This has been attributed to Tesla’s robust production growth, which saw 2022 production increase 41% over 2021 (from 930,422 to 1,313,851 units).
With the days of “endless” demand seemingly over, Tesla is going on the offensive by reducing its prices—a move that puts pressure on competitors, but has also angered existing owners.
Cranking up the Heat
Tesla’s price cuts are an attempt to protect its market share, but they’re not exactly the desperation move some media outlets have claimed them to be.
Recent data compiled by Reuters shows that Tesla’s margins are significantly higher than those of its rivals, both in terms of gross and net profit. Our graphic only illustrates the net figures, but gross profits are also included in the table below.
|Company||Gross profit per car||Net profit per car|
Data from Q3 2022
Price cutting has its drawbacks, but one could argue that the benefits for Tesla are worth it based on this data—especially in a critical market like China.
Tesla has taken the nuclear option to bully the weaker, thin margin players off the table.
– Bill Russo, Automobility
In the case of Chinese EV startups Xpeng and Nio, net profits are non-existent, meaning it’s unlikely they’ll be able to match Tesla’s reductions in price. Both firms have reported year-on-year sales declines in January.
As for Tesla, Chinese media outlets have claimed that the firm received 30,000 orders within three days of its price cut announcement. Note that this hasn’t been officially confirmed by anyone within the company.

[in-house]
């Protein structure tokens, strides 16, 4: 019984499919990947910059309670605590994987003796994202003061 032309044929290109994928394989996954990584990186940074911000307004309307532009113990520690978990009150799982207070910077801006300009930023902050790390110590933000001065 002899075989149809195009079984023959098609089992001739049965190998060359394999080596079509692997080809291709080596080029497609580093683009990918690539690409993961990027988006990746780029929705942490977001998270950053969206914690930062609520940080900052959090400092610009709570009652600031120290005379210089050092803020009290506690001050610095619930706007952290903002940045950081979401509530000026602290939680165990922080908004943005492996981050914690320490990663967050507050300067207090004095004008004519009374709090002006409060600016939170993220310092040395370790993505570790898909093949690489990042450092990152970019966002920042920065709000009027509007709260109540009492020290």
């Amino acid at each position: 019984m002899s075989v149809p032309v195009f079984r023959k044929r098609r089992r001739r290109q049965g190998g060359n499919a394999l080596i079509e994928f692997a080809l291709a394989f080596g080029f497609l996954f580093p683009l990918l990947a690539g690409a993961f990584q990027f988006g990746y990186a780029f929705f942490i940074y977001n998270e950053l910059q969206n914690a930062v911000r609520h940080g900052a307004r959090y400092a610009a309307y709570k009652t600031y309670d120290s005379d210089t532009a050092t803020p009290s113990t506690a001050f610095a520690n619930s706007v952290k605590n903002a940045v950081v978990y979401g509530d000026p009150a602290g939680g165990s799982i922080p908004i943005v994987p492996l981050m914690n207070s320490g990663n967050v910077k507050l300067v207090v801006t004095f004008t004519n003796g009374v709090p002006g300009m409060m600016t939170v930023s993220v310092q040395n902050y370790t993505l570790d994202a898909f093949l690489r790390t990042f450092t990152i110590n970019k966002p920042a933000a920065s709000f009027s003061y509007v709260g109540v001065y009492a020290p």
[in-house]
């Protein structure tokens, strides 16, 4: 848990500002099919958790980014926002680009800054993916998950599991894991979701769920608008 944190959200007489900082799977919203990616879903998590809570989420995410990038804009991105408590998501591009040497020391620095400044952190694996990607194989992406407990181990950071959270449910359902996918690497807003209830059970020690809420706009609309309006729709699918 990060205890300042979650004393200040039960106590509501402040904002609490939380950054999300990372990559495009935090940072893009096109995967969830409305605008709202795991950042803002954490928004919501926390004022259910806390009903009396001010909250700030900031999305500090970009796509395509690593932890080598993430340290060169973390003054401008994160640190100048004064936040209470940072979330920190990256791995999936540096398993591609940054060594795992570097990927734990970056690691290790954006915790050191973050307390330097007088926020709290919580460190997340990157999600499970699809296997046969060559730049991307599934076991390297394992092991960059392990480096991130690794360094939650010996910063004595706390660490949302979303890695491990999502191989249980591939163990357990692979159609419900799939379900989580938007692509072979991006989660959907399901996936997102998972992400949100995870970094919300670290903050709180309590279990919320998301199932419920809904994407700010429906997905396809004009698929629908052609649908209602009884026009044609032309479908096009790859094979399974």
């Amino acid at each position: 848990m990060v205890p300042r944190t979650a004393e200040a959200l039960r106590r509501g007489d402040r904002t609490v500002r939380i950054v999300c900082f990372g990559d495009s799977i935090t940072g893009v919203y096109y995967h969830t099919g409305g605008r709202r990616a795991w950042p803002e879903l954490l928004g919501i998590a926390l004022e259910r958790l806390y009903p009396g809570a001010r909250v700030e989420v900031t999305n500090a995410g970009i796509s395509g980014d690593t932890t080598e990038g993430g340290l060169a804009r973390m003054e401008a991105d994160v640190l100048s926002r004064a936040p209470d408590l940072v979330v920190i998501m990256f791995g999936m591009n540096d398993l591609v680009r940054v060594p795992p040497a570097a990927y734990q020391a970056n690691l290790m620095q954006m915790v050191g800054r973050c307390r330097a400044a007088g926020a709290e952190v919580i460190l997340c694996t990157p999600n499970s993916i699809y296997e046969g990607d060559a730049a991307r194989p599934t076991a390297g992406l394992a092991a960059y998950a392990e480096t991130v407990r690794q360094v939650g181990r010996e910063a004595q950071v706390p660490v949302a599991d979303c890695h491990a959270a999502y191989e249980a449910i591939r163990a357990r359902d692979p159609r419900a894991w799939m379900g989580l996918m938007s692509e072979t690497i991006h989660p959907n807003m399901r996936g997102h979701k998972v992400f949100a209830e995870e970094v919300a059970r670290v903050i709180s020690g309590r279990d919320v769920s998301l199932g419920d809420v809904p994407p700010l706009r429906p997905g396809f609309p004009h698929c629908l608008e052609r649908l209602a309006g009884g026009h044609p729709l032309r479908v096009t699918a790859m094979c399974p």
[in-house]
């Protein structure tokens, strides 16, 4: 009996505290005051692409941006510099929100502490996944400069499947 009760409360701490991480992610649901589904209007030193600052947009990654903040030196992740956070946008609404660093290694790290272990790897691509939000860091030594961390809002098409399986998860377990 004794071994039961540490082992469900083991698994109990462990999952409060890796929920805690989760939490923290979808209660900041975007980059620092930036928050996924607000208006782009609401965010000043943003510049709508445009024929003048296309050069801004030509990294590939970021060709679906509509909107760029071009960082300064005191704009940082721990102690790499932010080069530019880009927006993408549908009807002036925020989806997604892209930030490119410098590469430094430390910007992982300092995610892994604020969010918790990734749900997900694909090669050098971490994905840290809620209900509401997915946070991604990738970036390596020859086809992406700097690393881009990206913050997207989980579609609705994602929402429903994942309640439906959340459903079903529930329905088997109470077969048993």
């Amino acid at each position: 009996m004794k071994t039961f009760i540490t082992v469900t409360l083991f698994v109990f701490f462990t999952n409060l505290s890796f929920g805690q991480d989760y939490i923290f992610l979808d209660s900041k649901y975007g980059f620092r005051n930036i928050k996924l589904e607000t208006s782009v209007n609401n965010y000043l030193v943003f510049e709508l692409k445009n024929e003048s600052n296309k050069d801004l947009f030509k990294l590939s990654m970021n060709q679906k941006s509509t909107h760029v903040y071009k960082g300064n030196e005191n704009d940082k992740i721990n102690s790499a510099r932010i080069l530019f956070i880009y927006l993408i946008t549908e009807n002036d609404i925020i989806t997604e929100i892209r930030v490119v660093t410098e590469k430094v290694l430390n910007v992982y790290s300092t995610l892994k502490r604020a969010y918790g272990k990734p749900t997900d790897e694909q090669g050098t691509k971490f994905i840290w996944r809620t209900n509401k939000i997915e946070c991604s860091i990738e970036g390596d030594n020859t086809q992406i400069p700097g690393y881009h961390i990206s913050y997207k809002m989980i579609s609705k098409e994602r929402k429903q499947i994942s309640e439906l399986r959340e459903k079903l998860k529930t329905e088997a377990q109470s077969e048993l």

Tit for Tat
Ford made headlines recently for announcing its own price cuts on the Mustang Mach-E electric SUV. The model is a direct competitor to Tesla’s best-selling Model Y.
Chevrolet and Hyundai have also adjusted some of their EV prices in recent months, as listed in the following table.
|Model||Old Price||New Price||Discount|
|Tesla Model Y Long Range||$65,990||$53,490||18.9%|
|Chevrolet Bolt EUV 2023||$33,500||$27,200||18.8%|
|Tesla Model Y Performance||$69,990||$56,990||18.6%|
|Chevrolet Bolt 2023||$31,600||$26,500||16.1%|
|Tesla Model 3 Performance||$62,990||$53,990||14.3%|
|Hyundai Kona Electric 2022||$37,390||$34,000||9.1%|
|Ford Mustang Mach-E GT Extended Range||$69,900||$64,000||8.4%|
|Tesla Model 3 Long Range||$46,990||$43,990||6.4%|
|Ford Mustang Mach-E Premium AWD||$57,675||$53,995||6.4%|
|Ford Mustang Mach-E RWD Standard Range||$46,900||$46,000||1.9%|
Source: Observer (Feb 2023)
Volkswagen is a noteworthy player missing from this table. The company has been gaining ground on Tesla, especially in the European market.
We have a clear pricing strategy and are focusing on reliability. We trust in the strength of our products and brands.
– Oliver Blume, CEO, VW Group
This decision could hamper Volkswagen’s goal of becoming a dominant player in EVs, especially if more automakers join Tesla in cutting prices. For now, Tesla still holds a strong grip on the US market.
Recent Tesla buyers became outraged when the company announced it would be slashing prices on its cars. In China, buyers even staged protests at Tesla stores and delivery centers.
Recent buyers not only missed out on a better price, but their cars have effectively depreciated by the amount of the cut. This is a bitter turn of events, given Musk’s 2019 claims that a Tesla would be an appreciating asset.
I think the most profound thing is that if you buy a Tesla today, I believe you are buying an appreciating asset – not a depreciating asset.
– Elon Musk, CEO, Tesla
These comments were made in reference to Tesla’s full self-driving (FSD) capabilities, which Elon claimed would enable owners to turn their cars into robotaxis.